The Canadian parent company of DigitalGlobe is moving its headquarters to Westminster and plans to create as many as 856 new corporate jobs for the space technology company there in coming years.

Maxar Technologies Ltd. (NYSE and TSX: MAXR) makes satellites and develops related data and analysis services to companies and government agencies.

It employs about 1,000 people in the Denver metro area, 800 at the DigitalGlobe campus off Interstate 25 and 120th Street.

Howard Lance, president and CEO of Maxar Technologies, announced the headquarters decision with Gov. John Hickenlooper on Wednesday afternoon at the DigitalGlobe offices.

“This move represents an opportunity to bring together our executive leadership team in a common location, as well as to establish a base for our future shared-services organizations,” Lance said in a statement.

Maxar has about 6,800 employees in offices in major technology and aerospace hubs in the U.S. and Canada — Silicon Valley, Denver, Washington D.C., Toronto, Vancouver and Montreal.

Its U.S. business has 4,600 employees. It had been headquartered in San Francisco.

Maxar, which used to be called MacDonald Dettwiler and Associates, or MDA, acquired DigitalGlobe in a $2.4 billion deal in October.

The transaction brought the DigitalGlobe satellite imagery and data company under the same ownership as SSL, a satellite-building company in Palo Alto, California, and Maxar’s data analysis unit that has offices near Washington D.C. and works with U.S. government agencies.

Maxar started looking for a U.S. operations base as it struck the deal to buy DigitalGlobe. The Denver-area was a leading candidate from the start.

When the deal for DigitalGlobe closed, Lance said the U.S. headquarters would fit well in Colorado.

About a dozen corporate headquarters employees are relocating to Westminster from San Francisco in the move, then the company will start hiring to build corporate shared services.

The abundance of technology and aerospace workers in all the region’s that the company operates in made all of them realistic choices for Maxar’s headquarters, Lance said

But the abundance of office space in its Westminster building, the quality of education in the region, cost of living and quality of life tipped the balance toward Westminster, he said. Being centrally located and having Denver International Airport as the company’s home airport helped clinch the decision, too.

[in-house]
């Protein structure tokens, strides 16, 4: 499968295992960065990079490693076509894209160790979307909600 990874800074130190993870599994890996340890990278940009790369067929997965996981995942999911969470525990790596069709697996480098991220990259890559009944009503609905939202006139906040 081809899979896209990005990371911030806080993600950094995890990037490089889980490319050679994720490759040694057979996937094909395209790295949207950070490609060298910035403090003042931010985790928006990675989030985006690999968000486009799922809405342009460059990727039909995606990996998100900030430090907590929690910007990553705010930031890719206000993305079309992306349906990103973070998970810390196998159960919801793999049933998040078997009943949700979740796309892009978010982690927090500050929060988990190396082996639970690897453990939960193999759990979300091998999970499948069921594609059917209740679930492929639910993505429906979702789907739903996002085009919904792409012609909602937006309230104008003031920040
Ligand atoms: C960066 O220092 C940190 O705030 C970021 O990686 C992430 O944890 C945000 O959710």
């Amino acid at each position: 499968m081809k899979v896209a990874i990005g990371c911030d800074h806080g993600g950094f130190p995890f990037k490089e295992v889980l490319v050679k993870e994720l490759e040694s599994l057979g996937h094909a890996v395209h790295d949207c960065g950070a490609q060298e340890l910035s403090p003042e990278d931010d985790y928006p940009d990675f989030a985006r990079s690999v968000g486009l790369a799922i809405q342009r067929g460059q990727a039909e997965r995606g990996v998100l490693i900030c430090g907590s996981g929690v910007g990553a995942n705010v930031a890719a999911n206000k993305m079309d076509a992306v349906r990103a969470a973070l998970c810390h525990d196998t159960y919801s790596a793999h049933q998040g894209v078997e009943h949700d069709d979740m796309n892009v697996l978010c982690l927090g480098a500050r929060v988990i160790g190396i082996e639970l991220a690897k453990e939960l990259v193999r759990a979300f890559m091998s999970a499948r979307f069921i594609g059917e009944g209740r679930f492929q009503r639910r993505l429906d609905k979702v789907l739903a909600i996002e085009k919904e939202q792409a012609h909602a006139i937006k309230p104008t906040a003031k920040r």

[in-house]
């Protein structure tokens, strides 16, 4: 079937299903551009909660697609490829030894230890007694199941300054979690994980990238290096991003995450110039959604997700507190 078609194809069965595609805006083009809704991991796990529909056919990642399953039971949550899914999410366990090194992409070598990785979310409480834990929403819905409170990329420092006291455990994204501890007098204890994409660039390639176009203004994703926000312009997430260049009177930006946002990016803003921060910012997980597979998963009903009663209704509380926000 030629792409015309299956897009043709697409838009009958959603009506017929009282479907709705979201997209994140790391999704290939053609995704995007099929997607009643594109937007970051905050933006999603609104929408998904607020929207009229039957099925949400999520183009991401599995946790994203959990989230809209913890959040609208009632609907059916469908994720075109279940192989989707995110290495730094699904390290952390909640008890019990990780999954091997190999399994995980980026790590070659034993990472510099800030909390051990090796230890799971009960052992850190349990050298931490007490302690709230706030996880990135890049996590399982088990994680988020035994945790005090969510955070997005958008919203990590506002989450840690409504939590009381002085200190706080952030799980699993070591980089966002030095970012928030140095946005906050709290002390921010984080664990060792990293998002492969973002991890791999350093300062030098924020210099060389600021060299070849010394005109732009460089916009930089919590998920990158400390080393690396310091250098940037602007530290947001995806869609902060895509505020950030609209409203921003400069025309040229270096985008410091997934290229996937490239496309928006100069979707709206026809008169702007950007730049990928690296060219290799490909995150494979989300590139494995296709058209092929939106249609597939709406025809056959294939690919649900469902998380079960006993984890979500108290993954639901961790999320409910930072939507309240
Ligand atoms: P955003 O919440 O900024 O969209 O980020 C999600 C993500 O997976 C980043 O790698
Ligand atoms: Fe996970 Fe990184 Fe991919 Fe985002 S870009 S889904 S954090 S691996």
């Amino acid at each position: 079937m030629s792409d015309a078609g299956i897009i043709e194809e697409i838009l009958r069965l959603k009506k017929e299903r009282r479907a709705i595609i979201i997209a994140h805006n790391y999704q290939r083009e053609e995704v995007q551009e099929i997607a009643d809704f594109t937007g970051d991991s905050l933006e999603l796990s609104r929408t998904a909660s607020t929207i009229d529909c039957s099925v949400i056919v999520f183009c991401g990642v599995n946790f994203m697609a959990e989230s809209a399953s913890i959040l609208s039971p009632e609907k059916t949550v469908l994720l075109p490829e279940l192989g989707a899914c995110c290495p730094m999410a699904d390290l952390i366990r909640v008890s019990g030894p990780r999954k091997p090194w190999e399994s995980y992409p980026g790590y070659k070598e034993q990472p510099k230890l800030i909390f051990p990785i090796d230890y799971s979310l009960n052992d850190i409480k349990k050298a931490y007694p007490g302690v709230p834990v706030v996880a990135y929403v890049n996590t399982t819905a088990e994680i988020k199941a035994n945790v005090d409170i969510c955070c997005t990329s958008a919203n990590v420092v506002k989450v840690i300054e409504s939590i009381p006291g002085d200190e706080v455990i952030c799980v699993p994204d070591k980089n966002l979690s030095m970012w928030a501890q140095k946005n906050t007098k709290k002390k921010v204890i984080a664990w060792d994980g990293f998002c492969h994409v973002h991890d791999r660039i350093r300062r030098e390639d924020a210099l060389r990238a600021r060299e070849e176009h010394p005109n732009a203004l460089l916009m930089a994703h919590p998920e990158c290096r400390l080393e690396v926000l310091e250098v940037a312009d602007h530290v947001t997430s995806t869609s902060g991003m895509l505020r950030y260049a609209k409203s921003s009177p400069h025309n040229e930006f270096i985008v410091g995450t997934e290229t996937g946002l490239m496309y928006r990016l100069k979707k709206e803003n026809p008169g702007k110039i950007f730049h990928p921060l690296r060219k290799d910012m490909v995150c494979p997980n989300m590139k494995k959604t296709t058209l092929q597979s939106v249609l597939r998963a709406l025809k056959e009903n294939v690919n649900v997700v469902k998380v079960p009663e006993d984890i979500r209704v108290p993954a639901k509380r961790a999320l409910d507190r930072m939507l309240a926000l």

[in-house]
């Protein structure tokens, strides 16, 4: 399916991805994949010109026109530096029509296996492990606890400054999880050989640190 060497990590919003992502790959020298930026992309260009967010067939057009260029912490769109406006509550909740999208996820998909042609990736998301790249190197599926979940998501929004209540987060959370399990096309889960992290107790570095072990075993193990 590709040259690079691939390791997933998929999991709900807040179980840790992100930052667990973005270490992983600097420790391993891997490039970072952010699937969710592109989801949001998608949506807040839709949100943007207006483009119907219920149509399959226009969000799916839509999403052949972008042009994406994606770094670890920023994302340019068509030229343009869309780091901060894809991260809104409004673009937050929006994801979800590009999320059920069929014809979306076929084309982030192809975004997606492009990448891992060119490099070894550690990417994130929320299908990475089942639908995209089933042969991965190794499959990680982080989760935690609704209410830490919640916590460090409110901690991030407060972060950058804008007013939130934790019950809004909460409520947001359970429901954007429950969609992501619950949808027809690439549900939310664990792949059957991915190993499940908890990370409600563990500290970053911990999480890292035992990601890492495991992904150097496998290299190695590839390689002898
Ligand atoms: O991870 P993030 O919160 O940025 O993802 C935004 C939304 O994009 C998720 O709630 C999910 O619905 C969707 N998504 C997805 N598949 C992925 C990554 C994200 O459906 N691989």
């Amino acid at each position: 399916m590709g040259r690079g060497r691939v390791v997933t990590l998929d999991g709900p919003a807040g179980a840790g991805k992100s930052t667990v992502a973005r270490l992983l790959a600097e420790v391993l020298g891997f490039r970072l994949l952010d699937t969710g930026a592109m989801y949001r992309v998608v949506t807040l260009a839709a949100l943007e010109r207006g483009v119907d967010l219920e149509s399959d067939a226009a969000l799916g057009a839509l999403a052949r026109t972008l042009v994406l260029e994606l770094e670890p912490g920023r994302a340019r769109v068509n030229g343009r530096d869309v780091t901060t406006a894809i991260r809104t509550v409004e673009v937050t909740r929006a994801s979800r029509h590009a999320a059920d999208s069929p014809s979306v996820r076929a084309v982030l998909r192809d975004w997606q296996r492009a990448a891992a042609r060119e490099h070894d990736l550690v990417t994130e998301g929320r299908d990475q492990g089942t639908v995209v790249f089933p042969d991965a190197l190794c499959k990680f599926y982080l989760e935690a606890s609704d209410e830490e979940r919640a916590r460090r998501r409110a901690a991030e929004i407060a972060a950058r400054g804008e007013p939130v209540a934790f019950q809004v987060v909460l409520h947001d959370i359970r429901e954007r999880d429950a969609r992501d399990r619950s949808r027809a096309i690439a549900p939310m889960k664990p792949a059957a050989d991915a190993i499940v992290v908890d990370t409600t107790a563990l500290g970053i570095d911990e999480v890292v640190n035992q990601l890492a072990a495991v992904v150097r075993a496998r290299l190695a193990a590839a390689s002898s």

“When you travel as much as I do, you appreciate stopping here.”

He’s been a frequent visitor to the state throughout his career and sees it as a good place to hire talented people, he said.

Hickenlooper expressed enthusiasm about Maxar’s choice during an announcement event at the company’s headquarters. He called Maxar’s announcement “everything a governor could want” and shouted to DigitalGlobe employees lining balconies and stairs in the headquarters atrium: “I’m so happy for you!”

The talented workforce is what made the difference for Westminster.

“It’s the talent,” Hickenlooper said. “It always comes down to the talent.”

The 800-plus position growth in staff Maxar anticipates at its headquarters will primarily be driven by DigitalGlobe’s business of selling satellite-derived information and services, Lance said.

“Based on our growth trajectory, it’s a very doable thing,” he said.

Prior to buying DigitalGlobe, Maxar had been the creator of aerospace hardware. Hardware eventually becomes commoditized, Lance said, even in the space industry. Buying DigitalGlobe made Maxar as much a data technology company as a space business, and that should drive significant job growth, Lance said.

Having Maxar’s headquarters here could draw interesting partner companies to the area over time, predicted Jay Lindell, Colorado’s official space industry champion.

The combination of DigitalGlobe’s data business with Maxar’s satellite-building, robotics, intelligence data put the company in a rare position for growth in commercial and defense aerospace businesses, he said.

“It’s a really match and really sets the table for growth,” he said.

Colorado’s Economic Development Commission last month awarded Maxar $14.3 million worth of tax incentives, state tax rebates the company can earn over eight years by creating as many as 856 jobs with an average wage of $116,917. The name of the company was not revealed at the time.

The city of Westminster and Adams County also provided tax incentives.

Westminster has extended to Maxar the $6.2 million package of city tax rebates — primarily use taxes and building permits — the city originally granted to DigitalGlobe, making the company eligible for them through 2030.

Adams County this week approved an incentive package for the company, too, based on property tax rebates tied to job growth. The amount it not yet public because Maxar has not signed and finalized the agreement.

Maxar’s decision fits the county’s open-for-business attitude, said Adams County Commissioner Steve O’Dorisio.

“We want those good-paying jobs coming, and hopefully they hire locally,” he said. “The door’s always open for companies willing to do that.”

DigitalGlobe started in Colorado in the 1990s and became the leading earth imaging business, supplying satellite-collected imagery and data about the earth to companies including Google, Apple, Lockheed Martin and others.

DigitalGlobe CTO and founder Walter Scott is CTO of Maxar following the acquisition.